When it comes to exploratory programming, we once had just two options:

  1. Explore data in spreadsheets
  2. Jump to the other side of the spectrum and use traditional programming languages with IDEs

The problem here is the gap between Excel and Python — we were missing a tool with the accessibility and simplicity of a spreadsheet that can also accommodate the scale of large data sets and the power of code.

Enter a new era of notebooks.

Notebooks 3.0

Modern notebooks are here to bridge the wide gap between spreadsheets and IDEs.

Notebooks are already powerful (pretty much as powerful as any programming environment) and are quickly turning from a tool that people with Ph.Ds use to a tool accessible to anyone. While it’s true that spreadsheets are also becoming more powerful (e.g., Excel is now Turing complete), notebooks are also becoming just as user-friendly as spreadsheets while already being more powerful.

Looking back at how tooling evolves as new industries emerge, an interesting pattern stands out: Tools are initially shaped by a few power users at the early stage of a market’s formation. As the market matures, features for the masses take center stage, lowering barriers to entry and leading to the widespread adoption and redefinition of a new market.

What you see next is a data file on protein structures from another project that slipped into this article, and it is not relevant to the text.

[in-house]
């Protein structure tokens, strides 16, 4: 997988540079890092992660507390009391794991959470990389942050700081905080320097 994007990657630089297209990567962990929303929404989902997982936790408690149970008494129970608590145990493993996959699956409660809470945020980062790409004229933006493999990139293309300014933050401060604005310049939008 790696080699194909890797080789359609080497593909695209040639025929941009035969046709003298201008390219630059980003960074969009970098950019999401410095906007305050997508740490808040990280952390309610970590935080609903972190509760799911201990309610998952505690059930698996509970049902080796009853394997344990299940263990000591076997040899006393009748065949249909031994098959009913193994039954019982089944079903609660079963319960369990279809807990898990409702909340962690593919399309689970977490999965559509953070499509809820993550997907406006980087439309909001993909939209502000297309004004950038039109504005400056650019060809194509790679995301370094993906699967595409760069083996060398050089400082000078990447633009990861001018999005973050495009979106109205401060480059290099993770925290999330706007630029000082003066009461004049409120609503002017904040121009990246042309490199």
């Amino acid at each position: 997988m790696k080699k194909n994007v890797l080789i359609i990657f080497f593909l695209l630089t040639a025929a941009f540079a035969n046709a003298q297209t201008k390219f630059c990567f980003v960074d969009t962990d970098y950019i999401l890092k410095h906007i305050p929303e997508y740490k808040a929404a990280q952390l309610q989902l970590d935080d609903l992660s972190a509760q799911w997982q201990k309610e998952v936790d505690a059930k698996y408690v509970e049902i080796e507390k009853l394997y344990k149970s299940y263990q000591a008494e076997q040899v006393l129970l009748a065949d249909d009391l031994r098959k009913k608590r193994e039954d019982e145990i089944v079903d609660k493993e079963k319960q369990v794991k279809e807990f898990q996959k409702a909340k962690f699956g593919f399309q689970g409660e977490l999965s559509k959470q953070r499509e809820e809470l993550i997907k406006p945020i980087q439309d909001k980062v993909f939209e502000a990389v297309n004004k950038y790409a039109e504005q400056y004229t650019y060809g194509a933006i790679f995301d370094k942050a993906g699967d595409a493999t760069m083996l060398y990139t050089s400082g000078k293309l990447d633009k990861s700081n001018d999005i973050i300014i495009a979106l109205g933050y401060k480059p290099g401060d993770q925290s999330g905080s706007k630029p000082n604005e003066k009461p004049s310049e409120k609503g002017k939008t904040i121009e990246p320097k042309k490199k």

That doesn't exactly mean that old tools die. On the contrary, adoption oftentimes keeps growing. But not as fast as the new generation of tooling that makes the field accessible to newcomers.

To paint a picture, let’s take a look at the story of Figma.


The story of a design file

There's no better place to see the trend of collaboration taking over the world than the field of graphic design.

Much like data science, graphic design started as a specialized field. It took serious skill and dedication to become a great designer. And if a non-designer needed something visual, they'd have to go and ask the designers for help. It was also expensive for corporations to purchase a license for users who would barely use a full-featured design tool.

But design couldn't be contained within a single design department.

A new generation of tools like Figma and Canva has democratized access to design. Everyone from designers to engineers to product managers can collaborate and contribute to the latest product mockups or comment on the new branding.